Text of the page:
Housing Renovation in UK Law

Leading Cases
  • Harrington v Croydon Corporation
    • Court of Appeal
    • 26 Jul 1967

    The words "reasonable expense" cannot be construed in vacuo. Those words, however, are not exhaustive; these are only two factors (very important ones) which have to be taken into account in considering the reasonableness of the expense.There is another factor which to my mind is important, and that is that under section 46 of the Act, Mrs Harrington will qualify for a grant of 50 per cent of the cost of carrying out the work.

  • Odeon Associated Theatres Ltd v Jones
    • Court of Appeal
    • 03 Nov 1971

    Where, however, there is evidence which is accepted by the court as establishing a sound commercial accounting practice conflicting with no statute, that normally is the end of the matter. The court adopts the practice, applies it and decides the case accordingly.

  • Harris v Evans and Another
    • Court of Appeal
    • 24 Abr 1998

    The 1974 Act itself provides remedies against errors or excesses on the part of inspectors and enforcing authorities. I would decline to add the possibility of an action in negligence to the statutory remedies.

  • R v James Godfrey Joseph Porter
    • Court of Appeal
    • 19 May 2008

    We turn to the question of how the judge should have disposed of this case. As we have pointed out, the judge declined to stop the case at the close of the prosecution evidence. At that stage it could be seen that there was no basis upon which a reasonable jury could conclude that there was a risk of the type which section 3 identifies.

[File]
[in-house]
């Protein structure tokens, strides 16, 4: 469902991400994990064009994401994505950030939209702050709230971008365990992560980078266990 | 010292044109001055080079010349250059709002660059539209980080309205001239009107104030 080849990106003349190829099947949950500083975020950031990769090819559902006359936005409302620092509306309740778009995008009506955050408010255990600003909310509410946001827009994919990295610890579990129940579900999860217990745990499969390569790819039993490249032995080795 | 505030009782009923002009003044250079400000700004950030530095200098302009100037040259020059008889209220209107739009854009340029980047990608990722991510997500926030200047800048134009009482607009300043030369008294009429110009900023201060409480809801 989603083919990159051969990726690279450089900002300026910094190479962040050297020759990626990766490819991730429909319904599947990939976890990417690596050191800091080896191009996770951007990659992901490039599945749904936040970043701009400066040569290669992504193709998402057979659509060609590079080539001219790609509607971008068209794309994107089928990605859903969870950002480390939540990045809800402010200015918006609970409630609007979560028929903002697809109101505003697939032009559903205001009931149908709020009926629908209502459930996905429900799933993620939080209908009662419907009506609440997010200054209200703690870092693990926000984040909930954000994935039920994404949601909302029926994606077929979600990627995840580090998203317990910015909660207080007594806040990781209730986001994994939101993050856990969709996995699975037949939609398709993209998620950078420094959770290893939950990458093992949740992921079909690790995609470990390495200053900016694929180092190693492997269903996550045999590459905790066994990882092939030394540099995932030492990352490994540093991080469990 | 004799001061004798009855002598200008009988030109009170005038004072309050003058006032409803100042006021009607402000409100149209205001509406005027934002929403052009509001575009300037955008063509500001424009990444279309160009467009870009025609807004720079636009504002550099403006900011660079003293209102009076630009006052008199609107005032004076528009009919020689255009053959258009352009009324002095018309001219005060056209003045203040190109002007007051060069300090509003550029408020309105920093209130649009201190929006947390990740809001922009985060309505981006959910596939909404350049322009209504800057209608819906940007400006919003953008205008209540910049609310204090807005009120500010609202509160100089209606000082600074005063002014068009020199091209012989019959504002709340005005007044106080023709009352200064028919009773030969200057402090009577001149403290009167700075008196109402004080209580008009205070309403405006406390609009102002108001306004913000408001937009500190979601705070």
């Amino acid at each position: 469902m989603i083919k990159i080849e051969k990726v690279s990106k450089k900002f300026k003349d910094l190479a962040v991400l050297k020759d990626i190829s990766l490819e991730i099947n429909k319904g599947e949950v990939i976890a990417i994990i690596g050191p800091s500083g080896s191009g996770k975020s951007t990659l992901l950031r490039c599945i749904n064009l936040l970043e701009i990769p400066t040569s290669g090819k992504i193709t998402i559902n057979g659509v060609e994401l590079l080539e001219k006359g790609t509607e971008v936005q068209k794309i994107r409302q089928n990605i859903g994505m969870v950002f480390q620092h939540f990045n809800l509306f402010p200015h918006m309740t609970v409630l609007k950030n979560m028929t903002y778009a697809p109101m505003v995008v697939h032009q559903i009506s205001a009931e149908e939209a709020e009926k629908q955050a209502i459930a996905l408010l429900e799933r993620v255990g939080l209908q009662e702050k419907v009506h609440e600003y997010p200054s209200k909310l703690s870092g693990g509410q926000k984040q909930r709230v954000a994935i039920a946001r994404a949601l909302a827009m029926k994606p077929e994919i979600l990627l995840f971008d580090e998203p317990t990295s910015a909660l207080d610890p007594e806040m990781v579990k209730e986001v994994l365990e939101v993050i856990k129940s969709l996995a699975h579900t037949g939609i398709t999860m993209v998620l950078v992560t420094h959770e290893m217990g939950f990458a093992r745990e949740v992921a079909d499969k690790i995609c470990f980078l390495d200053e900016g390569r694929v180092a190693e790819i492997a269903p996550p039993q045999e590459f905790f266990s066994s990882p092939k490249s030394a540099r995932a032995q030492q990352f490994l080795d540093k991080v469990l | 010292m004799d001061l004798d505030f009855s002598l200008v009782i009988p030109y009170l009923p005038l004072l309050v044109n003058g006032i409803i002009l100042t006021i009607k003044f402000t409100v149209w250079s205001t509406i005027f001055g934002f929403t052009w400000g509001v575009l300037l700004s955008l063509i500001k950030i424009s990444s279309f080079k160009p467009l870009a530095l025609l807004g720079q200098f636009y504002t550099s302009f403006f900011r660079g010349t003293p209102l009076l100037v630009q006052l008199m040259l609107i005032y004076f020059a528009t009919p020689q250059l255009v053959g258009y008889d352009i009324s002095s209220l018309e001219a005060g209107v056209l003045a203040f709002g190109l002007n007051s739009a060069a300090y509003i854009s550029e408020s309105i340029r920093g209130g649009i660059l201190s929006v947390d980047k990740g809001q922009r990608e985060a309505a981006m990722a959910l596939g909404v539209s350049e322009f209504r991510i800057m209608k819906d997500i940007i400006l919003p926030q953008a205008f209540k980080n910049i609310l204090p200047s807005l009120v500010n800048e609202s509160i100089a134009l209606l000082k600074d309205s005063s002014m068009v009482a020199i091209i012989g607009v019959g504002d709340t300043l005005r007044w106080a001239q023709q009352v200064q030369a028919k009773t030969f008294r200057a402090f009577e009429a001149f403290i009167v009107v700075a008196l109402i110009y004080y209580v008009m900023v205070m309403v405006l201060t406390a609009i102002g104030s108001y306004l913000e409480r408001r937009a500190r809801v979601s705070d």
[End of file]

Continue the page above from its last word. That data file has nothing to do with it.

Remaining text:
• Samuel John Fielden v Stephen Christie-Miller and Others Stephen Christie-miller (Part 20 Claimant) Samuel John Fielden and Others (Part 20 Defendants)
    • Chancery Division
    • 22 Ene 2015

    Elementary fairness requires that before a person can be bound by the acts of another purporting to act on his behalf, that other must have his authority to bind him in the matter. In the language of estoppel, there is nothing unconscionable in a person denying what another has come to believe and acted upon to his detriment if that person has not, either himself or through his agents, allowed the other to reach that belief.

  • R (Junttan Oy) v Bristol Magistrates Court
    • Queen's Bench Division (Administrative Court)
    • 27 Mar 2002

    In order to come to that conclusion it is necessary to give full weight to paragraph 7 of Schedule 6 of the Regulations. That paragraph, as it seems to me, is capable of a broad interpretation or a narrow interpretation.

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